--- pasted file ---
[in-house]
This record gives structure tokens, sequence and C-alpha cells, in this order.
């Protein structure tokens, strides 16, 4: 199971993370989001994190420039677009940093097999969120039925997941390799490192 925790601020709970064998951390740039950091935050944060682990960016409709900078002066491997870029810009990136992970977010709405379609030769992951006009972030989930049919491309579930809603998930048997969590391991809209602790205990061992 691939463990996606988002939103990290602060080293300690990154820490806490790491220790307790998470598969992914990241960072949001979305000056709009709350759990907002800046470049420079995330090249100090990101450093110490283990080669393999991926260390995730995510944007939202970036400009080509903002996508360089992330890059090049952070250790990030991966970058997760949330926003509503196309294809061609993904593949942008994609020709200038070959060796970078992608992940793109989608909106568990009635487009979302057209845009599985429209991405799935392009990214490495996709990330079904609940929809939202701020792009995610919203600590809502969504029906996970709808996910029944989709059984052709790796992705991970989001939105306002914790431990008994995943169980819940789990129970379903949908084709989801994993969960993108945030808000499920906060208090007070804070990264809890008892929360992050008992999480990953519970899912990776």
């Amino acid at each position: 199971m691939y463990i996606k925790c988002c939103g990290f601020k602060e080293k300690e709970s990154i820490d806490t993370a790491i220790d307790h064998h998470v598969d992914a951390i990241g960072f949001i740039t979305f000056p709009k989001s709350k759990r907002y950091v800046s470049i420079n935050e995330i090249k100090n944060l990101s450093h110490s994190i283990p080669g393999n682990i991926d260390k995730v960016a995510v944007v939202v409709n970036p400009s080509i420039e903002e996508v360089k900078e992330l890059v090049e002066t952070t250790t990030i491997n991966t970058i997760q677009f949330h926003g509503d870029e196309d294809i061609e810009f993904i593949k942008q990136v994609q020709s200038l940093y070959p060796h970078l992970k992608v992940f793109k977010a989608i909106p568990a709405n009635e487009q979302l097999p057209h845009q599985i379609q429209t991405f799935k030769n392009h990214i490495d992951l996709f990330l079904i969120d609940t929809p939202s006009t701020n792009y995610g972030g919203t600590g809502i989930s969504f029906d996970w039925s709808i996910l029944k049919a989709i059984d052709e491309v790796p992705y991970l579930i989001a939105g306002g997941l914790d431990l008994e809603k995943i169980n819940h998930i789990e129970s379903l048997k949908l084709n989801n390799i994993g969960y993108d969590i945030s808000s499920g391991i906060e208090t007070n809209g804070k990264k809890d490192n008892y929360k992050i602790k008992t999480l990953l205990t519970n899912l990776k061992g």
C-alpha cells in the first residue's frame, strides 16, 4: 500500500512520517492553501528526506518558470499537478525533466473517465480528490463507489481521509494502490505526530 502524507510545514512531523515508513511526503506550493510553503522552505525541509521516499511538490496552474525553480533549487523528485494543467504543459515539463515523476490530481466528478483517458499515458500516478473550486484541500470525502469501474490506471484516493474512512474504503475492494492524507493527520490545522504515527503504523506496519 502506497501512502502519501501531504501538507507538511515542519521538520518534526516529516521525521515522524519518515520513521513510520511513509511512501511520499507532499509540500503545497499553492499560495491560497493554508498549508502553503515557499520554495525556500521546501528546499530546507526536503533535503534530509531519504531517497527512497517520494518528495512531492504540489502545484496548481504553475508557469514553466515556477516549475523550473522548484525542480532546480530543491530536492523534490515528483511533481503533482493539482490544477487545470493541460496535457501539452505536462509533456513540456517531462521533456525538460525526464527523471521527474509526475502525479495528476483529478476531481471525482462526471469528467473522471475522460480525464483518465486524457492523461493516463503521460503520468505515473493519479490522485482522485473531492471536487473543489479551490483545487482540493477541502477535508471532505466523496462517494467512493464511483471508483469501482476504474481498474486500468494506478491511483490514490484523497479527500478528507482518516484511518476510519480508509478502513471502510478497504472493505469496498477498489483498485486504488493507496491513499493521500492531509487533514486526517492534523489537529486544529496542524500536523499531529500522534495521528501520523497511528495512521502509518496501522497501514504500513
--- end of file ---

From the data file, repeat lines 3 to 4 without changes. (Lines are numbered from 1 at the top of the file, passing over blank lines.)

């Protein structure tokens, strides 16, 4: 199971993370989001994190420039677009940093097999969120039925997941390799490192 925790601020709970064998951390740039950091935050944060682990960016409709900078002066491997870029810009990136992970977010709405379609030769992951006009972030989930049919491309579930809603998930048997969590391991809209602790205990061992 691939463990996606988002939103990290602060080293300690990154820490806490790491220790307790998470598969992914990241960072949001979305000056709009709350759990907002800046470049420079995330090249100090990101450093110490283990080669393999991926260390995730995510944007939202970036400009080509903002996508360089992330890059090049952070250790990030991966970058997760949330926003509503196309294809061609993904593949942008994609020709200038070959060796970078992608992940793109989608909106568990009635487009979302057209845009599985429209991405799935392009990214490495996709990330079904609940929809939202701020792009995610919203600590809502969504029906996970709808996910029944989709059984052709790796992705991970989001939105306002914790431990008994995943169980819940789990129970379903949908084709989801994993969960993108945030808000499920906060208090007070804070990264809890008892929360992050008992999480990953519970899912990776």
């Amino acid at each position: 199971m691939y463990i996606k925790c988002c939103g990290f601020k602060e080293k300690e709970s990154i820490d806490t993370a790491i220790d307790h064998h998470v598969d992914a951390i990241g960072f949001i740039t979305f000056p709009k989001s709350k759990r907002y950091v800046s470049i420079n935050e995330i090249k100090n944060l990101s450093h110490s994190i283990p080669g393999n682990i991926d260390k995730v960016a995510v944007v939202v409709n970036p400009s080509i420039e903002e996508v360089k900078e992330l890059v090049e002066t952070t250790t990030i491997n991966t970058i997760q677009f949330h926003g509503d870029e196309d294809i061609e810009f993904i593949k942008q990136v994609q020709s200038l940093y070959p060796h970078l992970k992608v992940f793109k977010a989608i909106p568990a709405n009635e487009q979302l097999p057209h845009q599985i379609q429209t991405f799935k030769n392009h990214i490495d992951l996709f990330l079904i969120d609940t929809p939202s006009t701020n792009y995610g972030g919203t600590g809502i989930s969504f029906d996970w039925s709808i996910l029944k049919a989709i059984d052709e491309v790796p992705y991970l579930i989001a939105g306002g997941l914790d431990l008994e809603k995943i169980n819940h998930i789990e129970s379903l048997k949908l084709n989801n390799i994993g969960y993108d969590i945030s808000s499920g391991i906060e208090t007070n809209g804070k990264k809890d490192n008892y929360k992050i602790k008992t999480l990953l205990t519970n899912l990776k061992g």